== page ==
How to Spot Fake News

The Internet has helped a lot in terms of obtaining information that can be useful to our daily lives. Thanks to websites such as YouTube, Google, and Yahoo, we can now get the information we need by typing a few words, and then the data will be right in front of you. Also, you can check out ericmaddox.com for some helpful tips if you want to be more effective in listening and gathering information online.

A report from the Pew Research Center revealed that about half of people aged 50 and below use the internet as a primary source of news and other current events. The same report revealed that people 30 years old and below preferred catching up on daily news online rather than watching the news on TV.

But just like everything else, the Internet also has cons. A few years ago, the word “fake news” became popular in reference to misleading reports and news. Apparently, fake news has vastly spread all over social media, which is also a significant source of information for billions of people around the globe.

What exactly is fake news?

There are two major types of fake news. On one hand, some articles or posts contain partial truths. Meaning, some parts of it are not correct or are somewhat twisted.

On the other hand, there are those stories that are not entirely true at all. Most likely, this news is made to twist the truth or inflict damage on a person or an organization. Meanwhile, fake news exists as a way to deceive people into availing a product or into visiting a questionable website for the primary sake of views.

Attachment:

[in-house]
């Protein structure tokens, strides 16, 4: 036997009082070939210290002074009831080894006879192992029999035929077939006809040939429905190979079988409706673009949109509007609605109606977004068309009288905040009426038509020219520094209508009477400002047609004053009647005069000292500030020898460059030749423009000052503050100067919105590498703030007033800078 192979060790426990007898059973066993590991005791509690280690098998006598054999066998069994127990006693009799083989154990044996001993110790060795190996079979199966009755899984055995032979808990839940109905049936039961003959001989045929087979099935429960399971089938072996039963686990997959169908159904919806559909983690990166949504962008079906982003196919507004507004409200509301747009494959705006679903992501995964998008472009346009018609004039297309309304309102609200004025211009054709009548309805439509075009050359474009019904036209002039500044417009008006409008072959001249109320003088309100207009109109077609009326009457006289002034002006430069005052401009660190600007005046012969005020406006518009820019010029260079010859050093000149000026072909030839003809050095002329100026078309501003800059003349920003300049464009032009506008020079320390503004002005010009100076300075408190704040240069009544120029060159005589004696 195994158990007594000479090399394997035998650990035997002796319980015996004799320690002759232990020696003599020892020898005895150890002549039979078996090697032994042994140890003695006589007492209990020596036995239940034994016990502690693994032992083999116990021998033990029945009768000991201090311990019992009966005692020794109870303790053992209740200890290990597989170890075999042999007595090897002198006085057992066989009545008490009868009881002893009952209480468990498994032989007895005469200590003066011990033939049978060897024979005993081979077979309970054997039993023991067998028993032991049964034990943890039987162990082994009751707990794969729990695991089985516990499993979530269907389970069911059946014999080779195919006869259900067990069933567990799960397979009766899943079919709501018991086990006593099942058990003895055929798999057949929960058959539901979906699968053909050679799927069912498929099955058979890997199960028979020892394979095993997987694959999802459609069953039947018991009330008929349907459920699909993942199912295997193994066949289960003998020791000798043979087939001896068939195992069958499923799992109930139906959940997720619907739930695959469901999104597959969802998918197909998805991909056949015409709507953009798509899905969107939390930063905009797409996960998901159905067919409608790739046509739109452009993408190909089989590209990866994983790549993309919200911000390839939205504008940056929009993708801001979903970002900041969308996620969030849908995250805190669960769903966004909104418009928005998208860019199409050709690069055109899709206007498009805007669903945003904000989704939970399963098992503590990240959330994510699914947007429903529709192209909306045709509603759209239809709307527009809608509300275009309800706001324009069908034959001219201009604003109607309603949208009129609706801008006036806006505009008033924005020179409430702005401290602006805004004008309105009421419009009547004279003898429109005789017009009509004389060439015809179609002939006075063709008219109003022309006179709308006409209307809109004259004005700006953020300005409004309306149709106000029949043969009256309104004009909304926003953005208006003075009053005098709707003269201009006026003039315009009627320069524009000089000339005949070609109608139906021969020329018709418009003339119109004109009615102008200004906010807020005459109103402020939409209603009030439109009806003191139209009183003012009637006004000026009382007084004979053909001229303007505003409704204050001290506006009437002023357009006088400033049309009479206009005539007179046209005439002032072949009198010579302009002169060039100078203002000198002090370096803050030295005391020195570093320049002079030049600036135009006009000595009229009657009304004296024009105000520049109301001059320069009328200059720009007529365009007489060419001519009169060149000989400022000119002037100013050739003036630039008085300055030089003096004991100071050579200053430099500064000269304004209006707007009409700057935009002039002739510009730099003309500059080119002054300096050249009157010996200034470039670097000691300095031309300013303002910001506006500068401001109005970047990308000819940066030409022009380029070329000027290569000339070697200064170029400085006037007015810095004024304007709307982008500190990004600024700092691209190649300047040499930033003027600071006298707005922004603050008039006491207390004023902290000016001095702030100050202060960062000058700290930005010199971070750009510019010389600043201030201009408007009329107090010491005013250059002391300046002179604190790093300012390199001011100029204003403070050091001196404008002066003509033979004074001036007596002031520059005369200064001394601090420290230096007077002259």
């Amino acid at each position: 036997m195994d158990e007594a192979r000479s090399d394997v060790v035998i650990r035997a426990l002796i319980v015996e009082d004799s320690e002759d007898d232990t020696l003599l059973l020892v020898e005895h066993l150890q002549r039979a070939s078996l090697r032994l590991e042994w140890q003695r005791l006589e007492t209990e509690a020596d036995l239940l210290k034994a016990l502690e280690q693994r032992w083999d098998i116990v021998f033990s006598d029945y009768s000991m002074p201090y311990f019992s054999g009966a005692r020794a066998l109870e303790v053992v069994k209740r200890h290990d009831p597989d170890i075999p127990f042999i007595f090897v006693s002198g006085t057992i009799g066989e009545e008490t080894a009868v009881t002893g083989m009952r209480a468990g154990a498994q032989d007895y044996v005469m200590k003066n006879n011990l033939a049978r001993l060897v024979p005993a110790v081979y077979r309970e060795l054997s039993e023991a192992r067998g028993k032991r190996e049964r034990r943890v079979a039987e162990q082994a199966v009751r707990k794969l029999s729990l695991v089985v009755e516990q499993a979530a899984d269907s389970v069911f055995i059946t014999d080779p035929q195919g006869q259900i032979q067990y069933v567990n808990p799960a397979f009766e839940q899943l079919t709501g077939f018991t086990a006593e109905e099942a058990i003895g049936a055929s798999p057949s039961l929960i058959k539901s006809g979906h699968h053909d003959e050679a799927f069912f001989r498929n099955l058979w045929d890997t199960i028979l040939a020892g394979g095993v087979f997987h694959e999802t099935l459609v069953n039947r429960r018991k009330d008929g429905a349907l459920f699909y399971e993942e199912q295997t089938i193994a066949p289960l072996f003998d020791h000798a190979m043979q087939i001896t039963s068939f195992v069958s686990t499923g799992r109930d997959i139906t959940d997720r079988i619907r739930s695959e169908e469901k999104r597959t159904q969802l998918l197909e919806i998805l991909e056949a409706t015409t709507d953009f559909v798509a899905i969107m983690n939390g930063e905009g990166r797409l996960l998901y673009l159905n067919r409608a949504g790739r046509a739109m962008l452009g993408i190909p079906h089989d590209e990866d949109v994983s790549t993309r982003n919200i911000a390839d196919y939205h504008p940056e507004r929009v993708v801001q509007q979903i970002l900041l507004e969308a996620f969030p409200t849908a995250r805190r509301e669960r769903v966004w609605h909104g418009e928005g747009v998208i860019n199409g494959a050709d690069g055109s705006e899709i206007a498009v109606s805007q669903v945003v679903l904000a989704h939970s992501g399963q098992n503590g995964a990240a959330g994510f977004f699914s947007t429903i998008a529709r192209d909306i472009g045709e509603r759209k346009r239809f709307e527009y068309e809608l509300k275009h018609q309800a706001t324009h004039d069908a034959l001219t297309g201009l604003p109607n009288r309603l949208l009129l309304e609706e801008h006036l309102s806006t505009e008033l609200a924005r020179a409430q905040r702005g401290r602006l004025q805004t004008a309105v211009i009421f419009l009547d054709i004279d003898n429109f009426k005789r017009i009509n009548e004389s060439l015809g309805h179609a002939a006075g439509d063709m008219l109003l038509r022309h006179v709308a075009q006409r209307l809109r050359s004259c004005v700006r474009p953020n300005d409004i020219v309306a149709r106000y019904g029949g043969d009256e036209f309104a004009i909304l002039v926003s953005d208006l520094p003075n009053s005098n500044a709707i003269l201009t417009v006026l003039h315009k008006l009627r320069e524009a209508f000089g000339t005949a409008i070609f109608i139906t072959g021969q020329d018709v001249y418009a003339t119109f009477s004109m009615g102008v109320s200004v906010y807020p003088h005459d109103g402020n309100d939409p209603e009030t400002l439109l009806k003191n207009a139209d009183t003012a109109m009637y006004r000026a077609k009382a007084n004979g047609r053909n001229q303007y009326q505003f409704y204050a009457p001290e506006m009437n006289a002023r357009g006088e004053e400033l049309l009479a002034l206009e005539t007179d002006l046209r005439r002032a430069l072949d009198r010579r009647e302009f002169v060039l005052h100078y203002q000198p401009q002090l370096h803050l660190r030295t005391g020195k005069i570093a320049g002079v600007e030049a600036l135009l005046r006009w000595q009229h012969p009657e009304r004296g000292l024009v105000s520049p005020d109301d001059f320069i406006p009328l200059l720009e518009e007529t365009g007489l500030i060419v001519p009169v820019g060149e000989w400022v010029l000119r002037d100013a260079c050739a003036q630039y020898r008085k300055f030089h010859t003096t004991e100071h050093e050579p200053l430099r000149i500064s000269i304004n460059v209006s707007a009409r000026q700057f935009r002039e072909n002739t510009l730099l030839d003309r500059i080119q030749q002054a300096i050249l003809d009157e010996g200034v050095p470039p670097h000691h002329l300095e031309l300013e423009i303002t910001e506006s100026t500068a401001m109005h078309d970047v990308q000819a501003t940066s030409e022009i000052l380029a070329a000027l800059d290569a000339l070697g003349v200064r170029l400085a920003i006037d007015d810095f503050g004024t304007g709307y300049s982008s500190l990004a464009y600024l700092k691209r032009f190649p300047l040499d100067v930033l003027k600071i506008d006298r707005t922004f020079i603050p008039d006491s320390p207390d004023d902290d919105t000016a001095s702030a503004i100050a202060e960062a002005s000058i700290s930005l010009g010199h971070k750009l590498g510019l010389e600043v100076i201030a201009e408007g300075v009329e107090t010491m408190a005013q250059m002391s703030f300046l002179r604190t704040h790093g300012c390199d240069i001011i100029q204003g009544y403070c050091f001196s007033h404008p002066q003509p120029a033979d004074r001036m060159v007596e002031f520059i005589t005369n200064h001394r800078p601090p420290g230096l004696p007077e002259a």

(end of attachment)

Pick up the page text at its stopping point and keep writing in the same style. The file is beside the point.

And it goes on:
As mentioned, fake news has become more accessible on social media platforms such as Facebook or Twitter. Fake news is spread deliberately, but others also tend to spread fake news without knowing the truth behind it. Nonetheless, fake news can cause confusion and even unnecessary fear among Internet users.

How to spot fake news

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Admit it or not, we have been a victim of fake news at least once in our lives. You might have even shared at least one fake news without realizing it is actually “fake.” Here are some ways to spot fake news on the Internet:

  • Check the news source or retrieved from reliable news sources (ex. CNN, Reuters, etc.). If the website sounds fishy and unfamiliar, dig deeper and determine whether it can be a trustworthy news source or not.
  • You can also determine whether the site is legit if it ends with .com, .net, or .co.uk. Check for spelling errors and poor grammar. If it looks cringy enough, get out of that site ASAP.
  • Try using Google Reverse Image Search to check whether the image used for the news is legit or fake.
  • Trust your gut feeling. If the news sounds weird or unrealistic, you can do your own fact-checking. Check from trusted sources online. More importantly, do not click fishy links, or it may potentially cause viruses on your mobile phone or desktop.

Finding information online can be easier nowadays. However, it is still our responsibility to double-check where we get updates from. The given pointers will help you avoid being a victim of fake news and lessen the spread of such potentially damaging news.

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